Understanding the academic titles and ranking hierarchy of UK universities is fundamental if you want a smooth start to your PhD. It’s a pity it’s also a topic which is commonly overlooked and not explained well nearly anywhere. With this in mind, we’ve outlined what the typical academic titles are, what they mean and where they sit in the overall hierarchy.
It’s important to note that not all UK universities follow the same terminology for academic titles. In fact, we’re increasingly seeing several universities adapt some of these titles to their own version. This is especially the case among Russell Group universities such as London School of Economics (LSE) and University College London (UCL). Despite this, they still resemble their more traditional titles so it’s still possible to distinguish the position of a member of staff.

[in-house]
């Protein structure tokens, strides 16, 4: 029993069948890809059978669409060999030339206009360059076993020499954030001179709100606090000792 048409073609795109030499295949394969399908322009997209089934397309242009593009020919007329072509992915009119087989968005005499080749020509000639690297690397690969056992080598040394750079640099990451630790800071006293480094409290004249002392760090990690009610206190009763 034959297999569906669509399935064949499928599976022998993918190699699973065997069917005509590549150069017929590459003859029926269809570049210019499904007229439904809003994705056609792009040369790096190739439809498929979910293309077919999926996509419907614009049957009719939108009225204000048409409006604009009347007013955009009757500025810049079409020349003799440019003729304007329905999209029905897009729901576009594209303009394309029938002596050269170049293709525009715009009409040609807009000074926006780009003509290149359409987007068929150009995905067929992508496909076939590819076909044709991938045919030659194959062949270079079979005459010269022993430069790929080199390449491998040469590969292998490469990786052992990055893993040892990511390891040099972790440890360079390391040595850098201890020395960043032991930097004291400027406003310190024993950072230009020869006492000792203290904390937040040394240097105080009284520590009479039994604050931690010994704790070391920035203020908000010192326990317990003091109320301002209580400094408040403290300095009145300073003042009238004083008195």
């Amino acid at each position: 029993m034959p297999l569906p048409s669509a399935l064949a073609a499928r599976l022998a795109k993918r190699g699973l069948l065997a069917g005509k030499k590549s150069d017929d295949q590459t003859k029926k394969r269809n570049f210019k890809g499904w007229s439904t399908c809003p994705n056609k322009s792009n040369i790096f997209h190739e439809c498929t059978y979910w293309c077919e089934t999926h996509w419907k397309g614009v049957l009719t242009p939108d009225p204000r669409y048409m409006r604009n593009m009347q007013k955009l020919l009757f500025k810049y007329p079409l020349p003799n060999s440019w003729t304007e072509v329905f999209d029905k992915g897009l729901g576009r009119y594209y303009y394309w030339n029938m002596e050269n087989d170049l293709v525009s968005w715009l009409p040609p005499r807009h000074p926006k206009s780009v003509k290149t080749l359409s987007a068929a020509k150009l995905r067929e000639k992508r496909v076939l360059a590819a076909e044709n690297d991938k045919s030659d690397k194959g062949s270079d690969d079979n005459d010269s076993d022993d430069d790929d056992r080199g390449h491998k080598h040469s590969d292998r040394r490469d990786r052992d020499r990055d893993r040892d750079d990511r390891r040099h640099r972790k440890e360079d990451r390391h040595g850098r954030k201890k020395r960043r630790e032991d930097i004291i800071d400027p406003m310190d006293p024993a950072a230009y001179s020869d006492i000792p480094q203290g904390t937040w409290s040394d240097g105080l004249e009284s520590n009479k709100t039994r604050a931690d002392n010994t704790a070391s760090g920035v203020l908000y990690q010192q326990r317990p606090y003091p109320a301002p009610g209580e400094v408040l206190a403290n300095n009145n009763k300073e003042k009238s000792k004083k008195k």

A PhD student is a postgraduate who is actively undertaking a research degree with a recognised institution.
The length of their studies depends on both their discipline and whether they are enrolled in a full or part-time programme. Usually, a PhD student will spend three to four years completing their degree.
During this time, they will undertake original research, produce a thesis and defend their work during an interview known as a ‘viva’. Besides this, they may also attend seminars and conferences, deliver presentations to their industry and collaborate with external institutions.
Upon successfully completing their doctorate, the individual will carry the title of Doctor (denoted by the initials ‘Dr’). This is true for all individuals regardless of which discipline their research relates to.
It’s worth noting that although a PhD is the most common doctoral degree, doctorate students could be anyone undertaking a DPhil, DBA, DProf, EdD, EngD, MD etc.
PostDoc Research Fellow/Research Assistant
A PostDoc Research Fellow or Research Assistant is a postgraduate doctorate holder working in research.
Whilst both positions undertake similar work, a PostDoc Research Fellow typically has greater independence and responsibilities. This means they can influence the overall direction of the research, and whilst a Research Assistant can do so as well it will be to a lesser extent.